An important aspect of this commitment is the financial and technological support for the reconversion of the industrial and military apparatus, thereby favoring the development of civil production aimed at rebuilding the basic infrastructure and at satisfying internal consumer demand. The ongoing Chechen crisis has demonstrated the weakness of Russia's democratic institutions, has resulted in widespread human rights violations, and proves that a military solution cannot resolve the crisis. Moreover, the conflicts in other areas of the Caucasus show how strong are the risks of instability and swings towards authoritarianism.

We support the end of the military action in the Chechen Republic. We welcome the latest peace initiatives and believe that they must be developed further in order to achieve a lasting peace in the southern region of the Russian Federation.

In the current situation, the growth of progressive and democratic forces which can offer proposals and programmes of a democratic nature is of decisive importance. There is a strong need for social democracy in Russia.

The forces within the Socialist International must, therefore, be committed in their support for the progressive groups and must favour their merger, because only a new group of leaders who are truly democratic and progressive can ensure the establishment of political and economic democracy in Russia.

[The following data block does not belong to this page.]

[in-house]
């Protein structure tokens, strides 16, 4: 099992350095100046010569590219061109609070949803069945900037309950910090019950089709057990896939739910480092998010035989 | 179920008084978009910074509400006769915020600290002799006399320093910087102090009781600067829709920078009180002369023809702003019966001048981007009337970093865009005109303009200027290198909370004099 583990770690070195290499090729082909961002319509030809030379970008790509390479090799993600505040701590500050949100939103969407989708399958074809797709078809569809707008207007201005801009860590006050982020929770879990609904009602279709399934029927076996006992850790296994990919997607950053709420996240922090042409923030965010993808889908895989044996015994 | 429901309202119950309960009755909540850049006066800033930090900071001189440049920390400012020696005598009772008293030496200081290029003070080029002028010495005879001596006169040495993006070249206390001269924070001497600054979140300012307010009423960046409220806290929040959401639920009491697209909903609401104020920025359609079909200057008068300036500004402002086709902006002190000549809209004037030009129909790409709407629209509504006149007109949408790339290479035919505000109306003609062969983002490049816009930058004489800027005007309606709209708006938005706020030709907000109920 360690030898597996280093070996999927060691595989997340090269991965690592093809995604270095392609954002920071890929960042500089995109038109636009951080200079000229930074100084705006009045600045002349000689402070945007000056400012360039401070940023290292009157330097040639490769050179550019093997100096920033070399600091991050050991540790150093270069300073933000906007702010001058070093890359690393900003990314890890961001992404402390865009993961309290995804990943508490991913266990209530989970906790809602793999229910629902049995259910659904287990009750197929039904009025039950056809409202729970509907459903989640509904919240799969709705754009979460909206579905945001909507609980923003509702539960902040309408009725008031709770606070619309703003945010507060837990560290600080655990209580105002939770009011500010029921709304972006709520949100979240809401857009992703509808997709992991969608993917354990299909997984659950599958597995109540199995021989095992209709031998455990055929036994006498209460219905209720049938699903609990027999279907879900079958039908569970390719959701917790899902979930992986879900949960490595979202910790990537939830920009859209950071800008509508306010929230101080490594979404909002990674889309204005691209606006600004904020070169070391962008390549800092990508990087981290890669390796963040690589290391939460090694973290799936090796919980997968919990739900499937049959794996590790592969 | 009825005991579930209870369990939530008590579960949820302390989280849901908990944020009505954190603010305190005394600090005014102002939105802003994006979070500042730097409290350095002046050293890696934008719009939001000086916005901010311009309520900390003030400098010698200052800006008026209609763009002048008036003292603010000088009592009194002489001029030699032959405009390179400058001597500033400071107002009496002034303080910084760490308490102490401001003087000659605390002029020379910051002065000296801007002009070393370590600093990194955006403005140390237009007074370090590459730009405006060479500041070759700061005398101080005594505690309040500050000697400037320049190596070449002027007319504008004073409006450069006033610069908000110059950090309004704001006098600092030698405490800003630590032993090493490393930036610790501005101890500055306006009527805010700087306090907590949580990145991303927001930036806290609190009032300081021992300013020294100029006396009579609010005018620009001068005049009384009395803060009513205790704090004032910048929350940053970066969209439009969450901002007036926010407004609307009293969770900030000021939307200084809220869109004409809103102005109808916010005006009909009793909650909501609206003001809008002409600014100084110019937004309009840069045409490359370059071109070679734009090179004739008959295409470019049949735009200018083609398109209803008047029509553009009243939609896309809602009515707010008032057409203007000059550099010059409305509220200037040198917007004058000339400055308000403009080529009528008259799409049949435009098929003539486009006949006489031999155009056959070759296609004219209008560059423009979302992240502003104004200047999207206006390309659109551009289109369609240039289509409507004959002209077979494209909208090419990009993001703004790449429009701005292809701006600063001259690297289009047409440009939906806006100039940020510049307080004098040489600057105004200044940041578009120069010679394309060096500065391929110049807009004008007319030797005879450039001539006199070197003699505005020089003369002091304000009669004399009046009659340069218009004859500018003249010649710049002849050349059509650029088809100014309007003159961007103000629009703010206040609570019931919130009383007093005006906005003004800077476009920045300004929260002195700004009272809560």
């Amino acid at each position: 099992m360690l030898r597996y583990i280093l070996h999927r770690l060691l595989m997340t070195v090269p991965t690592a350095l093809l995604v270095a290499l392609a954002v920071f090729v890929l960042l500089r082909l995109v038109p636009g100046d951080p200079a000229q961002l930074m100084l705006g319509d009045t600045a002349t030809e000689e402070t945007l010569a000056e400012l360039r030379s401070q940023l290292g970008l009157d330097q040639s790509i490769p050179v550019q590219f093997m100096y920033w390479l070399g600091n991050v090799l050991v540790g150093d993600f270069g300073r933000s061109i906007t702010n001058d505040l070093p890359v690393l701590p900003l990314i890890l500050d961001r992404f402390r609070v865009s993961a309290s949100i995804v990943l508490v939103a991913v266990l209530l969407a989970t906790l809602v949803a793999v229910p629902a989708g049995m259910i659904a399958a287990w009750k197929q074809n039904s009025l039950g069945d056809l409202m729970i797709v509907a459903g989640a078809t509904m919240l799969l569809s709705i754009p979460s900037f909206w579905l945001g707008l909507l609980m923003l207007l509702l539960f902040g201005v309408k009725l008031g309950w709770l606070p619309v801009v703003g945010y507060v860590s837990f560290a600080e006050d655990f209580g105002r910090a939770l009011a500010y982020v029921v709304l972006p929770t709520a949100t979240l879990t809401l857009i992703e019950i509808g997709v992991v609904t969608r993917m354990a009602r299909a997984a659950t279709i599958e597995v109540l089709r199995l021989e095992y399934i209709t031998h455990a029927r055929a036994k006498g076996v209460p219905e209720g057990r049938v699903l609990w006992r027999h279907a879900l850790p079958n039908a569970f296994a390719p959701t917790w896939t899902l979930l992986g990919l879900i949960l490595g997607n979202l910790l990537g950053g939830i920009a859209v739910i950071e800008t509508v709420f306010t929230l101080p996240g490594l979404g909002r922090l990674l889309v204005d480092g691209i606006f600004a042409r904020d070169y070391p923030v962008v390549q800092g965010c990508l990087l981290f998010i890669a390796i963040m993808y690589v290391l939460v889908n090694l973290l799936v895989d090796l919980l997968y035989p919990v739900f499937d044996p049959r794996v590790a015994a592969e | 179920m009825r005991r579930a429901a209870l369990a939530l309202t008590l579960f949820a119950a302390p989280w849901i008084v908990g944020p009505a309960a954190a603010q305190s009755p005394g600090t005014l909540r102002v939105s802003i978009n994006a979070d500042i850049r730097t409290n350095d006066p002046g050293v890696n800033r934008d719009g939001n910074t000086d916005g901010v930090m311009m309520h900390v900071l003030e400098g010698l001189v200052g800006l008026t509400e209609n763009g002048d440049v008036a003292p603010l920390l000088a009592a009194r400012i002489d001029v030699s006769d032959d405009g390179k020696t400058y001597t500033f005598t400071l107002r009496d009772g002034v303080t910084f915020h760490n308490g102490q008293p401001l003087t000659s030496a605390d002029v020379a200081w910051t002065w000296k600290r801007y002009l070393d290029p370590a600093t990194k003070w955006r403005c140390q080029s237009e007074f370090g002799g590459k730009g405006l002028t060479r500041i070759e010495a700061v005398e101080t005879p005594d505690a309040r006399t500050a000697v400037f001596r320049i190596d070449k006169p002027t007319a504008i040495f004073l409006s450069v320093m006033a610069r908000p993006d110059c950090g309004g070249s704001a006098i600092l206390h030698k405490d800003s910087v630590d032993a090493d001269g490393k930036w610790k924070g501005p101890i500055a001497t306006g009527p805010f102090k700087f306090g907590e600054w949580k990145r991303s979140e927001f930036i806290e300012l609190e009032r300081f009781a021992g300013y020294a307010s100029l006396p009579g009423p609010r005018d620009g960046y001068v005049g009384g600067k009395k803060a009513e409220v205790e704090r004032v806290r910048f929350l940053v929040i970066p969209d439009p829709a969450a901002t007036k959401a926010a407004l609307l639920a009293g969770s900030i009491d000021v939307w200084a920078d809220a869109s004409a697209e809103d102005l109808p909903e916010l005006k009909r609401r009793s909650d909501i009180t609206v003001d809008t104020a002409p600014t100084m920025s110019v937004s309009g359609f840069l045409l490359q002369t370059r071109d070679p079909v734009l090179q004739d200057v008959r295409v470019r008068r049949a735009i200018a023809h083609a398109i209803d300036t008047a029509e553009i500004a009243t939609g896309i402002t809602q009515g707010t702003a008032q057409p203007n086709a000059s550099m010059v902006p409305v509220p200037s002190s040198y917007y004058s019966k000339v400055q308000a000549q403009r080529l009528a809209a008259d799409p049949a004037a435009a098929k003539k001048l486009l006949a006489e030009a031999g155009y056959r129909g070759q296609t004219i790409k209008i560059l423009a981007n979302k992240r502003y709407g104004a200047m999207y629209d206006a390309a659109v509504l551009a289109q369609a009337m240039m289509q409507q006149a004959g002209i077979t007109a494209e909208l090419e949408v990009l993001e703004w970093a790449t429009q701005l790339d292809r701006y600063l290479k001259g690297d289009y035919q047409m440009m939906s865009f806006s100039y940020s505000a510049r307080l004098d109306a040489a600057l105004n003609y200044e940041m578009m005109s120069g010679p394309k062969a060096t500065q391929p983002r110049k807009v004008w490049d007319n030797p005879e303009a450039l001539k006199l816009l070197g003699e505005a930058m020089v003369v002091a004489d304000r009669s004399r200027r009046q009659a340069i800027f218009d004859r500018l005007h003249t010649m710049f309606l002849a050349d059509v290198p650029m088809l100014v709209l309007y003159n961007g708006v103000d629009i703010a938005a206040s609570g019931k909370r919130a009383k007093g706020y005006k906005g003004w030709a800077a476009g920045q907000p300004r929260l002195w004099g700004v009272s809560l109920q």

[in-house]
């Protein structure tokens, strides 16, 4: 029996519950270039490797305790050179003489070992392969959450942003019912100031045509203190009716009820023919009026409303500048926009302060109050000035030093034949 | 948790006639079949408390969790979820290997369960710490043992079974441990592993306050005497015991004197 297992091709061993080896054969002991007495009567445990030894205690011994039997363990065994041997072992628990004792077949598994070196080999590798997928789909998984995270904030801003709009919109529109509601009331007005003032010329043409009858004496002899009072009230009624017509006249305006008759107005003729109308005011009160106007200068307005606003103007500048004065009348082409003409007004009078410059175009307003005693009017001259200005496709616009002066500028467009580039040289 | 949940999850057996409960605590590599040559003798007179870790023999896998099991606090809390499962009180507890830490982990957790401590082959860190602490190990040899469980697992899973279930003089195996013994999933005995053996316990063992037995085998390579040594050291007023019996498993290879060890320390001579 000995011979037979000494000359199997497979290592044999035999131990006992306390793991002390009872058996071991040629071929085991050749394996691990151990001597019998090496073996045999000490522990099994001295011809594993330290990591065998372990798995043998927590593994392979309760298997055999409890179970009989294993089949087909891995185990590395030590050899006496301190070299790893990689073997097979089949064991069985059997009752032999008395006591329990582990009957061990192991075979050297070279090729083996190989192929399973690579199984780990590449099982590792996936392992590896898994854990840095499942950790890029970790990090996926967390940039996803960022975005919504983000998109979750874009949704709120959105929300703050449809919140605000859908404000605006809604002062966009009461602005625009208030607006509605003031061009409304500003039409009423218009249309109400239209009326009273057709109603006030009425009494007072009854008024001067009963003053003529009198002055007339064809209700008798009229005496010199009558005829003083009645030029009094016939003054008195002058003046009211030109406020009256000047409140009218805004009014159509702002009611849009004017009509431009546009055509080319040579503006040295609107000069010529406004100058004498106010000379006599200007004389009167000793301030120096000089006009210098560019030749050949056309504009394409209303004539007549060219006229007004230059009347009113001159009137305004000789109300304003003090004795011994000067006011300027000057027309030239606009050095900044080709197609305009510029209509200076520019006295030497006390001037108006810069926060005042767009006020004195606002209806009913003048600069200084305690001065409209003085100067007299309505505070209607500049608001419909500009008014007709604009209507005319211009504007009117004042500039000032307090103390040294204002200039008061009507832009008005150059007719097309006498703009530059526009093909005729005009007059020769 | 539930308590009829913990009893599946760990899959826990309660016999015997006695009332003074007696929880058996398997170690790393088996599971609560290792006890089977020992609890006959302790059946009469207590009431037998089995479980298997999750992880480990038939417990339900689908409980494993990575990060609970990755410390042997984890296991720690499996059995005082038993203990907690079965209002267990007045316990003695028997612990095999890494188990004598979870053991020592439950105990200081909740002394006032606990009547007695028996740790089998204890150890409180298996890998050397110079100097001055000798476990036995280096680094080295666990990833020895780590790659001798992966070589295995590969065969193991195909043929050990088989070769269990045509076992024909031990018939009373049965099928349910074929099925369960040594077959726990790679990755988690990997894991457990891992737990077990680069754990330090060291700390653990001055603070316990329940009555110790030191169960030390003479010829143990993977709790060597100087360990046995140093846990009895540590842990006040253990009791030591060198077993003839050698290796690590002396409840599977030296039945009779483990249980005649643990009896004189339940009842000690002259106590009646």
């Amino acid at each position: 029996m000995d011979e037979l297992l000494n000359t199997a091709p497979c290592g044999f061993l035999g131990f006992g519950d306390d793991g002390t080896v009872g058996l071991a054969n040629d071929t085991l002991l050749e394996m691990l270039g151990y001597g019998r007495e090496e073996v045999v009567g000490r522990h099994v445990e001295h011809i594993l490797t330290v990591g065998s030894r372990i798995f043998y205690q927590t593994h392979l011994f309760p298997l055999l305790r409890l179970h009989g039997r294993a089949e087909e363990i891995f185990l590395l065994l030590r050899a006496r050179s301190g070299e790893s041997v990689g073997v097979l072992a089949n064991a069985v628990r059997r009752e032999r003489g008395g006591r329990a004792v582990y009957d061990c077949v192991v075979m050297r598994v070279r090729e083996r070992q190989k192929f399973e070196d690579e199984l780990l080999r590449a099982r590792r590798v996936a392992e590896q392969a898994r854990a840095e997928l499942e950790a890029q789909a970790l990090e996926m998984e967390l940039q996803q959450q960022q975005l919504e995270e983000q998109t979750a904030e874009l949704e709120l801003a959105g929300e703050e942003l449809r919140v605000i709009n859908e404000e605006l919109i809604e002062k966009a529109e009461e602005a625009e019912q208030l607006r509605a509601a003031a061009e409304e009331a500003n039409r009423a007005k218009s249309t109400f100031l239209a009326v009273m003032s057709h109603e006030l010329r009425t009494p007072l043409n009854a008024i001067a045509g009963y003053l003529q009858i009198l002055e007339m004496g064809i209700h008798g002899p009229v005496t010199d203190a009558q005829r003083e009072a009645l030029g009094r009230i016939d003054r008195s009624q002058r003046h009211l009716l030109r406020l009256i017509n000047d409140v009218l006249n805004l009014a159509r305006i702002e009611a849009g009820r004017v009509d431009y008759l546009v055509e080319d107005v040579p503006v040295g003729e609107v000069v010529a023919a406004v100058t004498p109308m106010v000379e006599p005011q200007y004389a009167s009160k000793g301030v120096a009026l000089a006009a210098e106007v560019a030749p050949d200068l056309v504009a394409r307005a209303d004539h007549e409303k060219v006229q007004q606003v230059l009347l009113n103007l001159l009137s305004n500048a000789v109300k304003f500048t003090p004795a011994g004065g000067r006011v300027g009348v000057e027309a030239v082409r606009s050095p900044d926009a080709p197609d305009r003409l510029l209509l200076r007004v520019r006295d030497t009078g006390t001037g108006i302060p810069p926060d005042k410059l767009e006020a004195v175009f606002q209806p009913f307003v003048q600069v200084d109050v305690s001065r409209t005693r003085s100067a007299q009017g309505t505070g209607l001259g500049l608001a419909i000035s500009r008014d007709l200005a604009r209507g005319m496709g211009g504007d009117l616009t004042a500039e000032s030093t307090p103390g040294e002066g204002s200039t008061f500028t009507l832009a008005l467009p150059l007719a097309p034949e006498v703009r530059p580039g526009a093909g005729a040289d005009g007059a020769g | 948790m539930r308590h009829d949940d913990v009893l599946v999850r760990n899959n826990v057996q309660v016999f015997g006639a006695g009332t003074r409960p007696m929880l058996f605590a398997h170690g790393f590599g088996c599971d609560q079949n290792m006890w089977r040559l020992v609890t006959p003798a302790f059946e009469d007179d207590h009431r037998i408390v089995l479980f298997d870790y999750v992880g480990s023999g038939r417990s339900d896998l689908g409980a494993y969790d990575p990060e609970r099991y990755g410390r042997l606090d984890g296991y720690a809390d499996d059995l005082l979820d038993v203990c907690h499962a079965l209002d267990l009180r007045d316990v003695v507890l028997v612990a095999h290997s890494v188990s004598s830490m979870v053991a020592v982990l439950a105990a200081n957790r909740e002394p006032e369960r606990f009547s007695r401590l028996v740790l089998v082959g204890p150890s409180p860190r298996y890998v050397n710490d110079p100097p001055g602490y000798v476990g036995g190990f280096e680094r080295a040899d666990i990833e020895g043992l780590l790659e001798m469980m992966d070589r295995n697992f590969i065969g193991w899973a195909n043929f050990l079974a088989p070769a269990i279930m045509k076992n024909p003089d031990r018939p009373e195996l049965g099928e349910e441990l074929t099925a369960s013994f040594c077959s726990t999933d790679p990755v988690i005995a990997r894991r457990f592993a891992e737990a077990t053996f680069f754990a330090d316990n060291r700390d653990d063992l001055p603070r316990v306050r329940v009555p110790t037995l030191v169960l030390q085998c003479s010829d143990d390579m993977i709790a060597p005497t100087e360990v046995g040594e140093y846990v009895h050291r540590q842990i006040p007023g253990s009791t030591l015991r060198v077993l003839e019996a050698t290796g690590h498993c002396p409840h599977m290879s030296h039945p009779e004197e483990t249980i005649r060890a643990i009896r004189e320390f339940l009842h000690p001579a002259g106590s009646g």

4. We cannot forget that the major contribution to democratic stability in all of Central and Eastern Europe lies squarely in the positive evolution of economic reforms. In this field today's main challenge is to set up a framework of clear and transparent rules as an alternative to an unregulated, laissez-faire market and which prevents the economies from becoming dominated by new nomenklaturas, and which can counter the attempts by speculators and criminal organisations to influence state power for their own purposes.

The 'market' itself cannot resolve problems and conflicts. On the contrary, a 'social market economy' needs to be developed, where economic development and a truly competitive market can be established, while at the same time equitable, safe and respectable living conditions can be guaranteed for all. It is not a question of returning to forms of statism which have by now been completely rejected by public opinion in those countries. It is rather a question of combining modernity and solidarity, efficiency and equity. This is fundamental in order to guarantee the establishment of a fully fledged, firmly rooted democracy.

To achieve such objectives, international aid is needed not only to supplement the resources of the state, but also to stimulate the flow of private investment, just as the foreign debt of each country needs to be renegotiated taking into account the specific needs of each country.

5. The Yugoslav tragedy indicates that the fall of the Berlin wall and the end of a bipolar balance of power have not, taken alone, resolved the problems of security and of democratic respect for human rights.